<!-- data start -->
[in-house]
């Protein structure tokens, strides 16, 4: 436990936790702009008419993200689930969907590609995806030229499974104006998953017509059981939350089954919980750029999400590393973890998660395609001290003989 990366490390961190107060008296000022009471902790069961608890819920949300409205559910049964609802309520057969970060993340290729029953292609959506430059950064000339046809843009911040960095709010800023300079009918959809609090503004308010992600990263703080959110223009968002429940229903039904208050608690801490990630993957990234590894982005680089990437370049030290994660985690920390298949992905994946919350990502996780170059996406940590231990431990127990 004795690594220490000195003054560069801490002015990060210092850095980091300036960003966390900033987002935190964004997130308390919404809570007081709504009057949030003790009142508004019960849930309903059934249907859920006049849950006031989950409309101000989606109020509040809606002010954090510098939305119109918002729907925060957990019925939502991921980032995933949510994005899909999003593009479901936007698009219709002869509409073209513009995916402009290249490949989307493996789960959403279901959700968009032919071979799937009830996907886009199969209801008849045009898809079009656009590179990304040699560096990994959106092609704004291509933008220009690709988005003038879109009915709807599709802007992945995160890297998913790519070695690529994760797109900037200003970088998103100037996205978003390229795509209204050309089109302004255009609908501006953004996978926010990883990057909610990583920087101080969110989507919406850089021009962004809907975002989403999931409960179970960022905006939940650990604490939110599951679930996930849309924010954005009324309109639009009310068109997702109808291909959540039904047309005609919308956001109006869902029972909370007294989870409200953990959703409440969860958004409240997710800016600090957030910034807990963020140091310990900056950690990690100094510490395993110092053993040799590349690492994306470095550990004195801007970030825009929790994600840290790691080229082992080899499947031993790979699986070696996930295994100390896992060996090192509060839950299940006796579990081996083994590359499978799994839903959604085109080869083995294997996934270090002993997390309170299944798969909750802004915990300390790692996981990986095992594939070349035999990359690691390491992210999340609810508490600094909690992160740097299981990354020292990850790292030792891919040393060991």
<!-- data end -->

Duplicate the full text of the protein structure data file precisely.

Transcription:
[in-house]
């Protein structure tokens, strides 16, 4: 436990936790702009008419993200689930969907590609995806030229499974104006998953017509059981939350089954919980750029999400590393973890998660395609001290003989 990366490390961190107060008296000022009471902790069961608890819920949300409205559910049964609802309520057969970060993340290729029953292609959506430059950064000339046809843009911040960095709010800023300079009918959809609090503004308010992600990263703080959110223009968002429940229903039904208050608690801490990630993957990234590894982005680089990437370049030290994660985690920390298949992905994946919350990502996780170059996406940590231990431990127990 004795690594220490000195003054560069801490002015990060210092850095980091300036960003966390900033987002935190964004997130308390919404809570007081709504009057949030003790009142508004019960849930309903059934249907859920006049849950006031989950409309101000989606109020509040809606002010954090510098939305119109918002729907925060957990019925939502991921980032995933949510994005899909999003593009479901936007698009219709002869509409073209513009995916402009290249490949989307493996789960959403279901959700968009032919071979799937009830996907886009199969209801008849045009898809079009656009590179990304040699560096990994959106092609704004291509933008220009690709988005003038879109009915709807599709802007992945995160890297998913790519070695690529994760797109900037200003970088998103100037996205978003390229795509209204050309089109302004255009609908501006953004996978926010990883990057909610990583920087101080969110989507919406850089021009962004809907975002989403999931409960179970960022905006939940650990604490939110599951679930996930849309924010954005009324309109639009009310068109997702109808291909959540039904047309005609919308956001109006869902029972909370007294989870409200953990959703409440969860958004409240997710800016600090957030910034807990963020140091310990900056950690990690100094510490395993110092053993040799590349690492994306470095550990004195801007970030825009929790994600840290790691080229082992080899499947031993790979699986070696996930295994100390896992060996090192509060839950299940006796579990081996083994590359499978799994839903959604085109080869083995294997996934270090002993997390309170299944798969909750802004915990300390790692996981990986095992594939070349035999990359690691390491992210999340609810508490600094909690992160740097299981990354020292990850790292030792891919040393060991």